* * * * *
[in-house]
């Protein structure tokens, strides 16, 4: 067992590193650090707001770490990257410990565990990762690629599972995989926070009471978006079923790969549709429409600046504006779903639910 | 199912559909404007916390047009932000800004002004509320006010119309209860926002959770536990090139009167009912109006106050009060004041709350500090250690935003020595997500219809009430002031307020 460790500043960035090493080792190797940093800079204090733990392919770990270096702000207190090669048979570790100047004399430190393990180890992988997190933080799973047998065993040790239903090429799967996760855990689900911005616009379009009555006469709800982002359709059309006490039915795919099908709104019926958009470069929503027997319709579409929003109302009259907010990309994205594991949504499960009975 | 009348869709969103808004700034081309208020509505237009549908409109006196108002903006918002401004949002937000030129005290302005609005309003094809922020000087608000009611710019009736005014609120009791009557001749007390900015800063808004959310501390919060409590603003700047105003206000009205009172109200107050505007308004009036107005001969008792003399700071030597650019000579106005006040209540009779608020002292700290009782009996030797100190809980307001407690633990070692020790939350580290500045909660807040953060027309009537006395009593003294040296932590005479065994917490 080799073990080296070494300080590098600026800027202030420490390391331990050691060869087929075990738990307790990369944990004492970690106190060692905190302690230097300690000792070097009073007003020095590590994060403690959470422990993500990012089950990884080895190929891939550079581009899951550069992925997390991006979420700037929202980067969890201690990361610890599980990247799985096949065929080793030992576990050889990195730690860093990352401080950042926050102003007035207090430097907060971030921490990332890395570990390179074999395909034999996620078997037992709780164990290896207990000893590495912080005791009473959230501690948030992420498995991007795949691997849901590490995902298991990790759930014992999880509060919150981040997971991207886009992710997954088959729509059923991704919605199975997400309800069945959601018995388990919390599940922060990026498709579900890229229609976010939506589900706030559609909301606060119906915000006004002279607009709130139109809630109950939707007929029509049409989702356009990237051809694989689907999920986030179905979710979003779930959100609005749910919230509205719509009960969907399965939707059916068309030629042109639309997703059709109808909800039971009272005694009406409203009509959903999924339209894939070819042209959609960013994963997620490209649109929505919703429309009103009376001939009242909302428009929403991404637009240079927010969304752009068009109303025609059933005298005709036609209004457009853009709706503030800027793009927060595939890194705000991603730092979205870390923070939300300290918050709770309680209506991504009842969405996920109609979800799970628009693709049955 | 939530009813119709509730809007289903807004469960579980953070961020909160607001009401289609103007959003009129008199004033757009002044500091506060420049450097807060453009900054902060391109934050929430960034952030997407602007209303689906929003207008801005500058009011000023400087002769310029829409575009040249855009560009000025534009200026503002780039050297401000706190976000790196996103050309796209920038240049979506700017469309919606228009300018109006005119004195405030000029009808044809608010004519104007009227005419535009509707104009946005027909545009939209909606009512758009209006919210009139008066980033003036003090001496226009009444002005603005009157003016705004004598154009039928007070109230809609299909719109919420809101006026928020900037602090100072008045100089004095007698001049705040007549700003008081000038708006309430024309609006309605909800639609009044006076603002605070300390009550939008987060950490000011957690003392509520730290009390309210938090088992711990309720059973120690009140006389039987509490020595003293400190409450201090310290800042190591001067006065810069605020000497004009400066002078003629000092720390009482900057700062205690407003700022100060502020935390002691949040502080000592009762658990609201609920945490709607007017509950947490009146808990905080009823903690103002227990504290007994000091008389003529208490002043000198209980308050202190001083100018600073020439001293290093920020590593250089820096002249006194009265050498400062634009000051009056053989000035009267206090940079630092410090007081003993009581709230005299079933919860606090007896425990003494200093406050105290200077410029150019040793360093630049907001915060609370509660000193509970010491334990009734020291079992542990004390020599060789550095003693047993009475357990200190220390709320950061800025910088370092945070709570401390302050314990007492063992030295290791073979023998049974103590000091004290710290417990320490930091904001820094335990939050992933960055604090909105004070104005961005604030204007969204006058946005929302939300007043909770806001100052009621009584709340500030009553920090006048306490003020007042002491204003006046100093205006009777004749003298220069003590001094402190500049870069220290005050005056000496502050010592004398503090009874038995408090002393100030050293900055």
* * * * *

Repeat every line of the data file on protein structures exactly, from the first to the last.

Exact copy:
[in-house]
């Protein structure tokens, strides 16, 4: 067992590193650090707001770490990257410990565990990762690629599972995989926070009471978006079923790969549709429409600046504006779903639910 | 199912559909404007916390047009932000800004002004509320006010119309209860926002959770536990090139009167009912109006106050009060004041709350500090250690935003020595997500219809009430002031307020 460790500043960035090493080792190797940093800079204090733990392919770990270096702000207190090669048979570790100047004399430190393990180890992988997190933080799973047998065993040790239903090429799967996760855990689900911005616009379009009555006469709800982002359709059309006490039915795919099908709104019926958009470069929503027997319709579409929003109302009259907010990309994205594991949504499960009975 | 009348869709969103808004700034081309208020509505237009549908409109006196108002903006918002401004949002937000030129005290302005609005309003094809922020000087608000009611710019009736005014609120009791009557001749007390900015800063808004959310501390919060409590603003700047105003206000009205009172109200107050505007308004009036107005001969008792003399700071030597650019000579106005006040209540009779608020002292700290009782009996030797100190809980307001407690633990070692020790939350580290500045909660807040953060027309009537006395009593003294040296932590005479065994917490 080799073990080296070494300080590098600026800027202030420490390391331990050691060869087929075990738990307790990369944990004492970690106190060692905190302690230097300690000792070097009073007003020095590590994060403690959470422990993500990012089950990884080895190929891939550079581009899951550069992925997390991006979420700037929202980067969890201690990361610890599980990247799985096949065929080793030992576990050889990195730690860093990352401080950042926050102003007035207090430097907060971030921490990332890395570990390179074999395909034999996620078997037992709780164990290896207990000893590495912080005791009473959230501690948030992420498995991007795949691997849901590490995902298991990790759930014992999880509060919150981040997971991207886009992710997954088959729509059923991704919605199975997400309800069945959601018995388990919390599940922060990026498709579900890229229609976010939506589900706030559609909301606060119906915000006004002279607009709130139109809630109950939707007929029509049409989702356009990237051809694989689907999920986030179905979710979003779930959100609005749910919230509205719509009960969907399965939707059916068309030629042109639309997703059709109808909800039971009272005694009406409203009509959903999924339209894939070819042209959609960013994963997620490209649109929505919703429309009103009376001939009242909302428009929403991404637009240079927010969304752009068009109303025609059933005298005709036609209004457009853009709706503030800027793009927060595939890194705000991603730092979205870390923070939300300290918050709770309680209506991504009842969405996920109609979800799970628009693709049955 | 939530009813119709509730809007289903807004469960579980953070961020909160607001009401289609103007959003009129008199004033757009002044500091506060420049450097807060453009900054902060391109934050929430960034952030997407602007209303689906929003207008801005500058009011000023400087002769310029829409575009040249855009560009000025534009200026503002780039050297401000706190976000790196996103050309796209920038240049979506700017469309919606228009300018109006005119004195405030000029009808044809608010004519104007009227005419535009509707104009946005027909545009939209909606009512758009209006919210009139008066980033003036003090001496226009009444002005603005009157003016705004004598154009039928007070109230809609299909719109919420809101006026928020900037602090100072008045100089004095007698001049705040007549700003008081000038708006309430024309609006309605909800639609009044006076603002605070300390009550939008987060950490000011957690003392509520730290009390309210938090088992711990309720059973120690009140006389039987509490020595003293400190409450201090310290800042190591001067006065810069605020000497004009400066002078003629000092720390009482900057700062205690407003700022100060502020935390002691949040502080000592009762658990609201609920945490709607007017509950947490009146808990905080009823903690103002227990504290007994000091008389003529208490002043000198209980308050202190001083100018600073020439001293290093920020590593250089820096002249006194009265050498400062634009000051009056053989000035009267206090940079630092410090007081003993009581709230005299079933919860606090007896425990003494200093406050105290200077410029150019040793360093630049907001915060609370509660000193509970010491334990009734020291079992542990004390020599060789550095003693047993009475357990200190220390709320950061800025910088370092945070709570401390302050314990007492063992030295290791073979023998049974103590000091004290710290417990320490930091904001820094335990939050992933960055604090909105004070104005961005604030204007969204006058946005929302939300007043909770806001100052009621009584709340500030009553920090006048306490003020007042002491204003006046100093205006009777004749003298220069003590001094402190500049870069220290005050005056000496502050010592004398503090009874038995408090002393100030050293900055």